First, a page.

We all know fiber is good for gut health; however, most Americans fall short of the recommended daily intake. But new research published in Cell Reports suggests consuming a high-fiber diet may alleviate food allergies, which have become a major public health issue due to its increasing incidence over the past 20 years, particularly in Western countries.
“We felt that the increased incidence of food allergies in the past 10 years had to relate back to our diet and our own microbiome rather than a lack of exposure to environmental microbes—the so-called ‘Hygiene Hypothesis’," said Laurence Macia, co-senior author on the study with Charles Mackay, both immunologists at Monash University. “Most researchers in this field look at excess fat as the problem—we were one of the first looking specifically at fiber deficiency in the gut."
Gut bacteria are known to break down dietary fiber into their byproducts—primarily short-chain fatty acids. The researchers showed these fatty acids support the immune system by binding onto specific receptors on T regulatory cells—immune cells known to suppress the immune response. This binding promotes a cascade of events that regulate inflammation in the gut—something that can be out of flux during an allergic reaction to food.
For the study, mice that were bred to have an artificially-induced peanut allergy were fed a high-fiber diet to produce a healthy population of gut bacteria. The bacteria were then given to a group of “germ-free" mice that had no gut microbes of their own. Despite not having consumed any fiber themselves, this second group of mice was protected against allergy, showing a less severe response when exposed to peanuts. In short, their microbiota was “reshaped" by having this transplant, said Mackay, adding that these mice clearly evolved mechanisms for responding to fiber and its byproducts. “It’s almost an essential component of their nutritional health," he said.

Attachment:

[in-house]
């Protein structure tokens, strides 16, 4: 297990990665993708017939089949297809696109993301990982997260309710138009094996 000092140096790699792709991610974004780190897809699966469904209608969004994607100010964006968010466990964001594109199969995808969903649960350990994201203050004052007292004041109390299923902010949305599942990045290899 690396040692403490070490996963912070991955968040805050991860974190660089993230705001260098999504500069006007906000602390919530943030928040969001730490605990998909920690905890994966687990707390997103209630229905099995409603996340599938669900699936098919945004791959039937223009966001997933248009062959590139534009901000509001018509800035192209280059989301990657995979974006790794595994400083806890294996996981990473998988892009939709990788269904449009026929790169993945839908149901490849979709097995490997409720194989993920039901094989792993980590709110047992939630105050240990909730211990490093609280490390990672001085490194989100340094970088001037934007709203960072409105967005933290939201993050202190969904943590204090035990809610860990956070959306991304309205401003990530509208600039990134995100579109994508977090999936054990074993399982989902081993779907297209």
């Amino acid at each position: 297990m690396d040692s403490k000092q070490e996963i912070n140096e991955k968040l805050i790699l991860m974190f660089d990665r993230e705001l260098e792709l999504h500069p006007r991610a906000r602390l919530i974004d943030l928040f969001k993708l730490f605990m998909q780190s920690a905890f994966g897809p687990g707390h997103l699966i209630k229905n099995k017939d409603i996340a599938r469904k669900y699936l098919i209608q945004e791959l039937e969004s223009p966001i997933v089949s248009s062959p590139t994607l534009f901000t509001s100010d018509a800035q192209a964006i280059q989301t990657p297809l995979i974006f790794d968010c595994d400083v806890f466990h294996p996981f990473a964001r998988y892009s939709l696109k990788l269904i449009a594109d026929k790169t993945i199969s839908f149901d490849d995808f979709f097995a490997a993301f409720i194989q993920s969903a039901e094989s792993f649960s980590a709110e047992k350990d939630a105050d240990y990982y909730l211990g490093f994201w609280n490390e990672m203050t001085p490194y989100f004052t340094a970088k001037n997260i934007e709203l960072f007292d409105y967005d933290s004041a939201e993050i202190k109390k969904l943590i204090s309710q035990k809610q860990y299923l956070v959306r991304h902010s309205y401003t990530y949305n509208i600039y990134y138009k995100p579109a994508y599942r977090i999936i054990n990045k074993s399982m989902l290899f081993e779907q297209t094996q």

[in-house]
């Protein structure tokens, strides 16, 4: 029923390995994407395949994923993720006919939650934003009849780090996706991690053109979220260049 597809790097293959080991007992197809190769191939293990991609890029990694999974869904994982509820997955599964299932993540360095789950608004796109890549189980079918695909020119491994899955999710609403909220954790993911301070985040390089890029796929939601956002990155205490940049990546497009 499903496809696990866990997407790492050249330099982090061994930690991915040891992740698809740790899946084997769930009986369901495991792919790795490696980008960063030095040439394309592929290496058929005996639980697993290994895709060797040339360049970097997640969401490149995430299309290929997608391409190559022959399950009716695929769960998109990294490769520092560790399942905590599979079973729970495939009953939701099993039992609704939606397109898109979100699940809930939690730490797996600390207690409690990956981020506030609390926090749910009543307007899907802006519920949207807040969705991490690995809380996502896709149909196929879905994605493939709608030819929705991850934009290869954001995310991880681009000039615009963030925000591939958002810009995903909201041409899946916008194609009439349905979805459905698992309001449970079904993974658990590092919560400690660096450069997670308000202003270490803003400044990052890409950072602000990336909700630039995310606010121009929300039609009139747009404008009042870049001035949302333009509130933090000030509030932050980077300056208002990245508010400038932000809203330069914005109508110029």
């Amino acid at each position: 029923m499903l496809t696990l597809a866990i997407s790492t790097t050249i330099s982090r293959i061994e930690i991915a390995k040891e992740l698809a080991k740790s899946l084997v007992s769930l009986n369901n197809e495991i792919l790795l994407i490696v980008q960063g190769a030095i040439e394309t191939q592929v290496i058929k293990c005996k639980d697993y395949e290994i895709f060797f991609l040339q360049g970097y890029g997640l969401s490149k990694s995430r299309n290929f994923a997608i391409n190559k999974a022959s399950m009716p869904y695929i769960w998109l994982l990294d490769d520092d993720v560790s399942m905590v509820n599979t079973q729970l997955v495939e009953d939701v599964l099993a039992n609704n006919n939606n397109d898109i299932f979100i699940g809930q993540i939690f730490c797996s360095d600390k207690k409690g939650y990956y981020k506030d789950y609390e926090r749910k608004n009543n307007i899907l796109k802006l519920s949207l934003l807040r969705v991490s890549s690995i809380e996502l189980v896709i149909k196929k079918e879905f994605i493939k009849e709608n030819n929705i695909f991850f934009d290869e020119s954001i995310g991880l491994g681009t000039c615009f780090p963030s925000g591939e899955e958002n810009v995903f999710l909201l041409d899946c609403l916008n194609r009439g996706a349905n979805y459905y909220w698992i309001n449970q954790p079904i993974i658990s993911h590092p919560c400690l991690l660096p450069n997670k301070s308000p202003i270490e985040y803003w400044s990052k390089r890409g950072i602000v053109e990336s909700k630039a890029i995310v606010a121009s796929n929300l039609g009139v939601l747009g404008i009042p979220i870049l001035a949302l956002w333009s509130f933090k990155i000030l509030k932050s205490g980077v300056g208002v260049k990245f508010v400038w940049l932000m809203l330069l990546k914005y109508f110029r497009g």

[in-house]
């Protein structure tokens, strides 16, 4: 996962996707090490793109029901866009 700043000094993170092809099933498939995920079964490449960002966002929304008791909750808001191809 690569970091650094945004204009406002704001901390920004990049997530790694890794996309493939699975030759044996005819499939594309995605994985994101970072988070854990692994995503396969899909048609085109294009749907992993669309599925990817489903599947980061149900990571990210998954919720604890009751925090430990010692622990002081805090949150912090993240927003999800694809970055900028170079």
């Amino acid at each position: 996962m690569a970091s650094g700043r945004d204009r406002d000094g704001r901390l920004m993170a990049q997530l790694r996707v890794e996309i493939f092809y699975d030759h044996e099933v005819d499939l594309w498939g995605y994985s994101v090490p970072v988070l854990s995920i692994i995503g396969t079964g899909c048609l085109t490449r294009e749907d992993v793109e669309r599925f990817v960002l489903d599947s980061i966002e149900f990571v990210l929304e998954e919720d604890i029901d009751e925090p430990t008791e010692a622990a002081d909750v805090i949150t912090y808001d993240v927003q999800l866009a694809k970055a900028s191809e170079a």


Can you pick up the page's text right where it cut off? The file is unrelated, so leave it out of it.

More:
“My theory is that the beneficial bacteria that predominate under consumption of fiber promotes the development of regulatory T cells, which ensures the bacteria have a healthy, anti-inflammatory system to thrive in," Macia said. “So it's a win-win for everybody."
This anti-inflammatory effect was even seen with an artificial administration of these fatty acid byproducts. When the researchers gave groups of allergy-induced mice a water supply that was enriched with short-chain fatty acids for three weeks prior to exposure to peanuts, the mice had a reduced allergic response, even in the absence of a “protected" microbiota.
A study published in the journal Pediatrics in February 2016 suggested women who eat more high-fiber foods, especially fruits and vegetables, during adolescence and young adulthood may have significantly lower breast cancer risk than those who eat less dietary fiber when young.
While current fiber intakes are low, new fiber fortifications and combinations can help bolster demands for all-in-one functional food and beverage products. Many nutrition authorities believe adding fiber ingredients to commonly consumed foods will help Americans bridge the fiber gap without adding significant calories to the diet. The “Slide Show: Fiber Formulation" provides formulators the important facts of formulating with fiber for successful products.
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